Commercetools raises $145M from Insight for Shopify-style e-commerce APIs for large enterprises
Global retail e-commerce is expected to be a $25 trillion business this year, and today one of the companies that has built a set of tools to help larger enterprises to sell to consumers online has raised a large growth round to meet that demand. Commercetools, a German startup that provides a set of APIs that power e-commerce sales and related functions for large businesses, has raised $145 million (€130 million) in a growth round of funding led by Insight Partners, at a valuation that we understand from a close source is around $300 million.
The funding comes at the same time that commercetools is getting spun out by REWE, a German retail and tourist services giant that acquired the startup in 2015 for an undisclosed amount.
The route the company took after that is a not-totally-uncommon one for tech startups acquired by non-tech companies: commercetools had been acquired by REWE as part of a strategy to take some of its own e-commerce tech in-house, but commercetools had always continued to work with outside clients and has been growing at about 60-70% annually, CEO and co-founder Dirk Hoerig said in an interview.
Current companies include Audi, Bang & Olufsen, Carhartt, Yamaha and some very big names in retail products and services (including major telco/media brands in the USA that you will definitely know). Ultimately, the decision was taken to bring in outside funding and spin out the businesses as an independent startup once again to supercharge that growth. REWE will remain a significant shareholder with this deal.
Hoerig said that commercetools had raised only around $30 million in outside funding when it was a startup ahead of getting acquired.
Although e-commerce has grown over the last couple of years with slightly less momentum than in previous years given wider economic uncertainty, it continues to expand, and in that growth, we’ve seen a swing back to individual retail brands looking for ways of connecting more directly with customers outside of the third-party marketplaces (like Amazon) that have come to dominate how people spending money online.
That is giving a boost to those providing essentially non-tech businesses the tools to build e-commerce activity by offering “headless” tools that are attached to front-end systems designed by others.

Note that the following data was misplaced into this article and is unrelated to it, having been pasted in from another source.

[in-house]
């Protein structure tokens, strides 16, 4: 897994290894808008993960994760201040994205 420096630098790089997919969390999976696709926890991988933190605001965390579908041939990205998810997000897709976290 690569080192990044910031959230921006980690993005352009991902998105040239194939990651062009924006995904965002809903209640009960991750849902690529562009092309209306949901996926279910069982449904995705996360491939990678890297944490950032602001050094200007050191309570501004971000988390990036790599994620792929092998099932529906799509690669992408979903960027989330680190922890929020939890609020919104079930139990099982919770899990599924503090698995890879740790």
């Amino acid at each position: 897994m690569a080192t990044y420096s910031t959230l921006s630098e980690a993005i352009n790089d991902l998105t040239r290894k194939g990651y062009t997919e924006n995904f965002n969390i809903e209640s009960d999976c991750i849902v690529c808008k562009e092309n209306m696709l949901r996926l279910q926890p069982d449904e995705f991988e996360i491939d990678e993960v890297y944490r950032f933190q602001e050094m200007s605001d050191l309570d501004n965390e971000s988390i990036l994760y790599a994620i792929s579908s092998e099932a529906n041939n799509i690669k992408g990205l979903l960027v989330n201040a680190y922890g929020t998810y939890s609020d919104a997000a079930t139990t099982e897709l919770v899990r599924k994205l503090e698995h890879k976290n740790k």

Shopify, which focuses more on providing e-commerce tools by way of APIs to medium and smaller customers, has ballooned to some 800,000 customers. Commercetools focuses more on companies that typically generate revenues in excess of $100 million annually, Hoerig said.
Commercetools has no plans to expand to smaller companies — “We have no plan to compete against Shopify,” Hoerig said. Nor is there any strategy in place to extend into logistics, another important component of e-commerce services.
Instead, it wants to use the funding to continue expanding its business in North America and other parts of the world, as well as to continue building up its B2B2B offering — that is, tools for businesses to sell to other businesses. This is an area that companies like Alibaba are very strong in (and Amazon has been also growing its business), and the idea is to provide tools to let companies sell on their own sites either as a complement to, or to replace, third-party marketplaces.
Another area where it will continue to figure where it can play better is in the development of better online-to-offline technology.
Richard Wells and Matt Gatto of Insight are both joining the board with this deal.
“With a strong track record of investing in retail software leaders, we are excited to have the opportunity to invest in commercetools and help them scale up internationally,” said Wells in a statement. “In our opinion commercetools represents the next wave of enterprise commerce software and has the potential to unlock powerful innovation and growth within the e-commerce sector.”